Yesterday, my friends mowed my lawn.
Now, granted, these are my friends in Limbo, the folks with whom I and my kids now frequently share wine and pie and cupcakes. On Labor Day Sunday, those of us who could came together for a meal and a little beach time on the river. The gathering was at my house, and I'd had grand plans about getting up early (yeah, right) and depooping and mowing the lawn.
Lots of kids in attendance means a need for a clean and navigable yard. Right?
But I woke up late. And I woke up to a disaster. Two of 'em, actually.
My redhead, who has an unquenchable thirst for what he calls "cow milk" (note the cow on the label), had helped himself to a carton from out of the pantry. He left the pantry door open. This is never smart with a Black Lab in the house. This dog, who is now so old she cannot manage stairs unassisted, somehow made her way to the pantry, pulled out six cans of cat food, chewed her way into each and every one of them, and left bits of crushed can and puddles of chicken and liver dinner all over the house.
It took me an hour to clean it all up. Longer for the stench of cat food to dissipate.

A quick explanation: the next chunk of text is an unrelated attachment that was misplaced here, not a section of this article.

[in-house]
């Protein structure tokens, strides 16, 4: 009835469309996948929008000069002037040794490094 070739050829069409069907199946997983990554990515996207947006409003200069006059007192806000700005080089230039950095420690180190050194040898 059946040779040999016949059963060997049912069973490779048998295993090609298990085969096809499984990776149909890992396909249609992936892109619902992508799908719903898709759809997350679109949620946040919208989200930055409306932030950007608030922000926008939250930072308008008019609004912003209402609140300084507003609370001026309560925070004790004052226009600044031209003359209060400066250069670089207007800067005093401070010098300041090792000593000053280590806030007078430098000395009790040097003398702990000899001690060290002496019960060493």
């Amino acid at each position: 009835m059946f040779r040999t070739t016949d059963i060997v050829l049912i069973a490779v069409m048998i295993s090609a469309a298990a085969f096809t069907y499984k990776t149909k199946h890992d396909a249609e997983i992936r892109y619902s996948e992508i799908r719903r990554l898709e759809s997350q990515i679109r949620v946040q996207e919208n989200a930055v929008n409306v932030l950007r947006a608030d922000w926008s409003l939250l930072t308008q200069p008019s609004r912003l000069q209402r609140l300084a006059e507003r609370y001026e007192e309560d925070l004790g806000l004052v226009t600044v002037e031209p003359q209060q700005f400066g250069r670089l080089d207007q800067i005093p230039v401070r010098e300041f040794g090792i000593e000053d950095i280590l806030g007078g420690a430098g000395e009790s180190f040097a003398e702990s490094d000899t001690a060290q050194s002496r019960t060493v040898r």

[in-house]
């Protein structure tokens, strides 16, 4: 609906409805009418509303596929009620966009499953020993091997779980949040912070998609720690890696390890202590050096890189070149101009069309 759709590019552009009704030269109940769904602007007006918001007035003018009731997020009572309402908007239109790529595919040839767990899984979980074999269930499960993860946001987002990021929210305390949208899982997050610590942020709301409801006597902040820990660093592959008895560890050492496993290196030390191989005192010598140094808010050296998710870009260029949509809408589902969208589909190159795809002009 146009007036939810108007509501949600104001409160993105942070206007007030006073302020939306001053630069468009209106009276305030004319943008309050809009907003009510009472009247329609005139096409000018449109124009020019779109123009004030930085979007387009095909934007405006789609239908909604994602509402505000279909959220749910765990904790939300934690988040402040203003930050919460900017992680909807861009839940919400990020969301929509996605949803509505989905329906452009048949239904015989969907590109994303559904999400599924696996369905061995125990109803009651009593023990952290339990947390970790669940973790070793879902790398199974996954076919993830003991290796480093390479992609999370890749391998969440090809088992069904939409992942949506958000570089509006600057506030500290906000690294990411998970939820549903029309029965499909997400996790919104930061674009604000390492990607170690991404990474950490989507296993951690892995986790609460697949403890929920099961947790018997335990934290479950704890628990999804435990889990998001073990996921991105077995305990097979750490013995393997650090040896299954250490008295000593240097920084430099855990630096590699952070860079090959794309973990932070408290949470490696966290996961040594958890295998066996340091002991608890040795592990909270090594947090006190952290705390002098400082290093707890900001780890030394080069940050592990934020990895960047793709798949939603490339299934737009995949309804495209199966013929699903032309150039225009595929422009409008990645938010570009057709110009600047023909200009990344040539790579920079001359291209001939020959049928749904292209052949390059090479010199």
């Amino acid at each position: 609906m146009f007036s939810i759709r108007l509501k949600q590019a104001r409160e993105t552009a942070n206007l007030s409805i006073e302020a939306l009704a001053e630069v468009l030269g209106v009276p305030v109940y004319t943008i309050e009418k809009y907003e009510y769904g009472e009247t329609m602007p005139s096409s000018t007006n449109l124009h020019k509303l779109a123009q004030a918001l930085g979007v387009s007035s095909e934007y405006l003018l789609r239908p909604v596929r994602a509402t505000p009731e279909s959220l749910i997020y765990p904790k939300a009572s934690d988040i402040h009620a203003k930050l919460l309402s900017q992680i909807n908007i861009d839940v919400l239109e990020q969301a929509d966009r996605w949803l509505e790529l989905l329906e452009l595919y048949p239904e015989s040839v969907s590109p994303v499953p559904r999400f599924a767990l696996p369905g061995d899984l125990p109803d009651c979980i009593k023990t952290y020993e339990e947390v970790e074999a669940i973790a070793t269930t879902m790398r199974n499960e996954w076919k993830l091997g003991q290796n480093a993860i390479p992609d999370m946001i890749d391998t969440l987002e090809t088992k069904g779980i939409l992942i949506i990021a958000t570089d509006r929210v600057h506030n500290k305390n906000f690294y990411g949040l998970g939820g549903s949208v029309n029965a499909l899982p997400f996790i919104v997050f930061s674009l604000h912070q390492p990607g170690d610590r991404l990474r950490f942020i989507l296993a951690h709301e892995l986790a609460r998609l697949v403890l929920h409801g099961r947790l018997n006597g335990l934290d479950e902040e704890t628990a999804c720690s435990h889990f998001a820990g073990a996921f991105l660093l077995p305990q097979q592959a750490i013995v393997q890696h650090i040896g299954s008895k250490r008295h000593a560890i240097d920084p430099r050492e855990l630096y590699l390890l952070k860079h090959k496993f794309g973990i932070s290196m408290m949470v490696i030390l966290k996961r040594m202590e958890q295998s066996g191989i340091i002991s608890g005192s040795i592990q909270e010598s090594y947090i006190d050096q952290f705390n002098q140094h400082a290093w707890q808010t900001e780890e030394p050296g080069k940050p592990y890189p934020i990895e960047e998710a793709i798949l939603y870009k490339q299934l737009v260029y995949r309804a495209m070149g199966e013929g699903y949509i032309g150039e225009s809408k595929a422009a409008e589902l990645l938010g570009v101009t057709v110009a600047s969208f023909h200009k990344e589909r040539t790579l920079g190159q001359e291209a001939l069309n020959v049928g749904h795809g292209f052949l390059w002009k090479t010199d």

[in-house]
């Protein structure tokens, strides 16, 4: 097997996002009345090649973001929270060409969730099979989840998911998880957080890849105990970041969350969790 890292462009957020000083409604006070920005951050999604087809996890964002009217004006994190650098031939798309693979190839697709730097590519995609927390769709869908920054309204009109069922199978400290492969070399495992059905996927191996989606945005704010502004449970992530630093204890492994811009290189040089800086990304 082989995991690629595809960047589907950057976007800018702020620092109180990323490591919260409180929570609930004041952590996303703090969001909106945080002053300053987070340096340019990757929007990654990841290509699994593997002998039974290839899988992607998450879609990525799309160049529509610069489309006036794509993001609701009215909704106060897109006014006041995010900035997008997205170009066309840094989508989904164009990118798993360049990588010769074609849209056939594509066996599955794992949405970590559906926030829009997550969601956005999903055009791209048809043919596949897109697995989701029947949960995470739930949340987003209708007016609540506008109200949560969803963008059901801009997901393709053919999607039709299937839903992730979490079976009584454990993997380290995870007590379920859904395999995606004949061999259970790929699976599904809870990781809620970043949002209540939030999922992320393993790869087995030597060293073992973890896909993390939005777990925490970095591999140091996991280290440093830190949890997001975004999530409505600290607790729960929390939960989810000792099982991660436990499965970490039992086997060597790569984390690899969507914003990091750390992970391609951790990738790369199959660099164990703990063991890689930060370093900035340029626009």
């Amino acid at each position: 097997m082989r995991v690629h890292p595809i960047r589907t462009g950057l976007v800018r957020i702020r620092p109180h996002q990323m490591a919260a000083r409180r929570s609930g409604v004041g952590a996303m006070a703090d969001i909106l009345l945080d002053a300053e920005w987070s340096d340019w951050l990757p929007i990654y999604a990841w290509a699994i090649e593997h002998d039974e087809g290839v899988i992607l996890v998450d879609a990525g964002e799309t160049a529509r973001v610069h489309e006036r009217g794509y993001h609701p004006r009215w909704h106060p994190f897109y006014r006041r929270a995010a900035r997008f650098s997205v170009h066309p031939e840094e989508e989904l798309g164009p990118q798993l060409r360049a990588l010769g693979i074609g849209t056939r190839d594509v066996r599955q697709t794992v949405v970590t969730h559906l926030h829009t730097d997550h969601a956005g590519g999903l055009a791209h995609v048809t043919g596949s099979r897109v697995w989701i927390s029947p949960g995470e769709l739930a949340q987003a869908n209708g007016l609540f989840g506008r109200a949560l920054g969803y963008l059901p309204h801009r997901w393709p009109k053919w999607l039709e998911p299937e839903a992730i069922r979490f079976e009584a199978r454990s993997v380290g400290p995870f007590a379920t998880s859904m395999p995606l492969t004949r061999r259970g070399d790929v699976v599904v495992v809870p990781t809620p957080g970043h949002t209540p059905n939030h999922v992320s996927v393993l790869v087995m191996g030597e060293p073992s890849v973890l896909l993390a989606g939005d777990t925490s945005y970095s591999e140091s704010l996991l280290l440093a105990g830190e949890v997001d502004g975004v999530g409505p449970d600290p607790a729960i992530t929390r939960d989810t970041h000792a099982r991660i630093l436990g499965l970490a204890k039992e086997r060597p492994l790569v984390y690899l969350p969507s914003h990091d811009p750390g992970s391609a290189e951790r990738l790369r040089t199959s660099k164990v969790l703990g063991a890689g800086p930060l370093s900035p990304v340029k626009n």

Then, my dryer broke. So I spent lots of time carting wet clothes upstairs and laying them all out in the sun in the vain hope that they'd dry before company came.
Upshot? Lots of poop, very long grass, and an explosion of laundry on my deck.
My friends, who get that Limbo is a challenge of time as much as anything else, took one look at my shambles of a backyard and just stepped in. They grabbed plastic bags. They pulled the mower out of the shed. And in no time - well, it would have been no time except that crabgrass is a bitch to cut - they had my yard in playable shape.
And in doing so, they taught me another one of those Lessons Learned in Limbo.
Lesson 2: Ask for help.
Most of us, we just keep on swimming, despite the tsunami doing its best to drown us. But if you ask for help, shockingly, you might just get a life preserver, a helicopter, and someone trained to use both.
Pretty incredible, that.
Of course, asking for help is easiest when you don't actually have to ask. My friends made it very easy.
Once the lawn was mowed, we had a fun dinner - potluck as usual - of faked barbecue chicken, nearly browned potatoes, curried wheatberries and a signature salad of savoy cabbage and home-roasted crunchies. Oh, and brownies so fabulous that the children managed to devour every one of them before the grown-ups even noticed they were gone.
The food vanished. The lesson, though - that will stick.